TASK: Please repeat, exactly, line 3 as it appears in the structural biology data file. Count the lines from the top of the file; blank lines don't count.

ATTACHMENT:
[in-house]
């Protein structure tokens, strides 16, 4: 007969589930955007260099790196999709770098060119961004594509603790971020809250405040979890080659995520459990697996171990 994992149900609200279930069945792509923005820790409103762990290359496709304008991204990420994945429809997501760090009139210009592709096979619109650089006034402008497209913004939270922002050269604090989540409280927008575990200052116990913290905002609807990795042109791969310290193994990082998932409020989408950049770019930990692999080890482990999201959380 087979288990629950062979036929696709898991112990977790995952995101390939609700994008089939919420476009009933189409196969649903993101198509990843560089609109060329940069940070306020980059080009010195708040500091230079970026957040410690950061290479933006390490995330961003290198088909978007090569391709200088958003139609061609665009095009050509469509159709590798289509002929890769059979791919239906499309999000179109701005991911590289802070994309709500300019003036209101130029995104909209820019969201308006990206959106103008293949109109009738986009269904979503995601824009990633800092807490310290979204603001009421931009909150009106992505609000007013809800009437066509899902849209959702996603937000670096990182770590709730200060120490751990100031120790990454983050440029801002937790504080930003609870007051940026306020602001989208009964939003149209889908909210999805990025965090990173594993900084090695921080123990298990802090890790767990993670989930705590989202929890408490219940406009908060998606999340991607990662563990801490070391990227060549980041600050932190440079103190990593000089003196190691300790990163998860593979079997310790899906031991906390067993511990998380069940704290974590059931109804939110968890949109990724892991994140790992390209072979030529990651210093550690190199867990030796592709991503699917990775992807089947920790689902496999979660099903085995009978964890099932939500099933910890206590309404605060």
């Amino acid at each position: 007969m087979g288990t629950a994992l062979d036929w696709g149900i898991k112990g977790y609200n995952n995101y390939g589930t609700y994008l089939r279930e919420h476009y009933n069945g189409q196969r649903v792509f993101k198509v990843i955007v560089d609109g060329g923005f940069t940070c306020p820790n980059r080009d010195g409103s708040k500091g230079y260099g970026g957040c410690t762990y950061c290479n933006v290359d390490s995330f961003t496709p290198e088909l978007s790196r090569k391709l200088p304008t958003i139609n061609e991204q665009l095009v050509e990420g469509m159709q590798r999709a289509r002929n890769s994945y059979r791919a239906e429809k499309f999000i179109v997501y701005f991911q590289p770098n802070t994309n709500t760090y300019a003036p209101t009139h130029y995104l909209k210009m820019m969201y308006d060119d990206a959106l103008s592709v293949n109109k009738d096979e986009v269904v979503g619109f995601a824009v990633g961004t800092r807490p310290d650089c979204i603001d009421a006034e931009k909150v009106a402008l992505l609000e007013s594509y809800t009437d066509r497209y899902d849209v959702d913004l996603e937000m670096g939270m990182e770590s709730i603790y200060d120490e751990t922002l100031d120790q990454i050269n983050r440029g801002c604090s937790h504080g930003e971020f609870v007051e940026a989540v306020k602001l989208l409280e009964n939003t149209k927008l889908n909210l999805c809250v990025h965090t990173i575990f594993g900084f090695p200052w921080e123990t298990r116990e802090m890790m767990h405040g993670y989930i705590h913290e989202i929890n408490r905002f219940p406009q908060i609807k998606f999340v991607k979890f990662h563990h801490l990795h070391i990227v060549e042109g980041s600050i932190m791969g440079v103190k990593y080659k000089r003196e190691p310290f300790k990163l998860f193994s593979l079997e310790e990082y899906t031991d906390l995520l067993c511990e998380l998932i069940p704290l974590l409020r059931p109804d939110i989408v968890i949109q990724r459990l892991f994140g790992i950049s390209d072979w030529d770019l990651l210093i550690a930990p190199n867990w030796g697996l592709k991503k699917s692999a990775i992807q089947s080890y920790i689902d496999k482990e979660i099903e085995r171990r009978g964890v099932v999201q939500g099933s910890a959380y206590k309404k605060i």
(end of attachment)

């Amino acid at each position: 007969m087979g288990t629950a994992l062979d036929w696709g149900i898991k112990g977790y609200n995952n995101y390939g589930t609700y994008l089939r279930e919420h476009y009933n069945g189409q196969r649903v792509f993101k198509v990843i955007v560089d609109g060329g923005f940069t940070c306020p820790n980059r080009d010195g409103s708040k500091g230079y260099g970026g957040c410690t762990y950061c290479n933006v290359d390490s995330f961003t496709p290198e088909l978007s790196r090569k391709l200088p304008t958003i139609n061609e991204q665009l095009v050509e990420g469509m159709q590798r999709a289509r002929n890769s994945y059979r791919a239906e429809k499309f999000i179109v997501y701005f991911q590289p770098n802070t994309n709500t760090y300019a003036p209101t009139h130029y995104l909209k210009m820019m969201y308006d060119d990206a959106l103008s592709v293949n109109k009738d096979e986009v269904v979503g619109f995601a824009v990633g961004t800092r807490p310290d650089c979204i603001d009421a006034e931009k909150v009106a402008l992505l609000e007013s594509y809800t009437d066509r497209y899902d849209v959702d913004l996603e937000m670096g939270m990182e770590s709730i603790y200060d120490e751990t922002l100031d120790q990454i050269n983050r440029g801002c604090s937790h504080g930003e971020f609870v007051e940026a989540v306020k602001l989208l409280e009964n939003t149209k927008l889908n909210l999805c809250v990025h965090t990173i575990f594993g900084f090695p200052w921080e123990t298990r116990e802090m890790m767990h405040g993670y989930i705590h913290e989202i929890n408490r905002f219940p406009q908060i609807k998606f999340v991607k979890f990662h563990h801490l990795h070391i990227v060549e042109g980041s600050i932190m791969g440079v103190k990593y080659k000089r003196e190691p310290f300790k990163l998860f193994s593979l079997e310790e990082y899906t031991d906390l995520l067993c511990e998380l998932i069940p704290l974590l409020r059931p109804d939110i989408v968890i949109q990724r459990l892991f994140g790992i950049s390209d072979w030529d770019l990651l210093i550690a930990p190199n867990w030796g697996l592709k991503k699917s692999a990775i992807q089947s080890y920790i689902d496999k482990e979660i099903e085995r171990r009978g964890v099932v999201q939500g099933s910890a959380y206590k309404k605060i």